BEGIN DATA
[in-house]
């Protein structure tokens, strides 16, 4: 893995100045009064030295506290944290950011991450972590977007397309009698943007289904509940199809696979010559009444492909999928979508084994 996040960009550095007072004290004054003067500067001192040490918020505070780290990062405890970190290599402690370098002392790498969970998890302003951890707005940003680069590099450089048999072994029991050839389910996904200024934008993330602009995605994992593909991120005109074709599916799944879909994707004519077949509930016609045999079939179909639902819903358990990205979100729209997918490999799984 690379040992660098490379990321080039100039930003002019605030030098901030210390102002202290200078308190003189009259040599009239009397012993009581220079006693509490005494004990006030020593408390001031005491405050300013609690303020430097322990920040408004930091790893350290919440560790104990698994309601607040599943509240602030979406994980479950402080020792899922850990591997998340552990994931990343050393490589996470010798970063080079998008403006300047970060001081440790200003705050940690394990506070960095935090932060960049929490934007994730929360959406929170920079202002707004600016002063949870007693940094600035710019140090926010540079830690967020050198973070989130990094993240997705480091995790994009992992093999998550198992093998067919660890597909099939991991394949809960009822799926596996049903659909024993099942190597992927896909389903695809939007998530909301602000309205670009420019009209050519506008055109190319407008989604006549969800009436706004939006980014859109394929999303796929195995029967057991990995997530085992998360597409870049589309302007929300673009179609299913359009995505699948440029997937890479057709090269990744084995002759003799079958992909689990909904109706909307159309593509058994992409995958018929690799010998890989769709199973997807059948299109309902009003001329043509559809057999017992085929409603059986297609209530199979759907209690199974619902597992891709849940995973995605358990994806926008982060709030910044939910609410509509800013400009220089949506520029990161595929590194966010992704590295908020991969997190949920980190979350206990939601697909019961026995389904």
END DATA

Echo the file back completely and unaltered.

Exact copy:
[in-house]
């Protein structure tokens, strides 16, 4: 893995100045009064030295506290944290950011991450972590977007397309009698943007289904509940199809696979010559009444492909999928979508084994 996040960009550095007072004290004054003067500067001192040490918020505070780290990062405890970190290599402690370098002392790498969970998890302003951890707005940003680069590099450089048999072994029991050839389910996904200024934008993330602009995605994992593909991120005109074709599916799944879909994707004519077949509930016609045999079939179909639902819903358990990205979100729209997918490999799984 690379040992660098490379990321080039100039930003002019605030030098901030210390102002202290200078308190003189009259040599009239009397012993009581220079006693509490005494004990006030020593408390001031005491405050300013609690303020430097322990920040408004930091790893350290919440560790104990698994309601607040599943509240602030979406994980479950402080020792899922850990591997998340552990994931990343050393490589996470010798970063080079998008403006300047970060001081440790200003705050940690394990506070960095935090932060960049929490934007994730929360959406929170920079202002707004600016002063949870007693940094600035710019140090926010540079830690967020050198973070989130990094993240997705480091995790994009992992093999998550198992093998067919660890597909099939991991394949809960009822799926596996049903659909024993099942190597992927896909389903695809939007998530909301602000309205670009420019009209050519506008055109190319407008989604006549969800009436706004939006980014859109394929999303796929195995029967057991990995997530085992998360597409870049589309302007929300673009179609299913359009995505699948440029997937890479057709090269990744084995002759003799079958992909689990909904109706909307159309593509058994992409995958018929690799010998890989769709199973997807059948299109309902009003001329043509559809057999017992085929409603059986297609209530199979759907209690199974619902597992891709849940995973995605358990994806926008982060709030910044939910609410509509800013400009220089949506520029990161595929590194966010992704590295908020991969997190949920980190979350206990939601697909019961026995389904």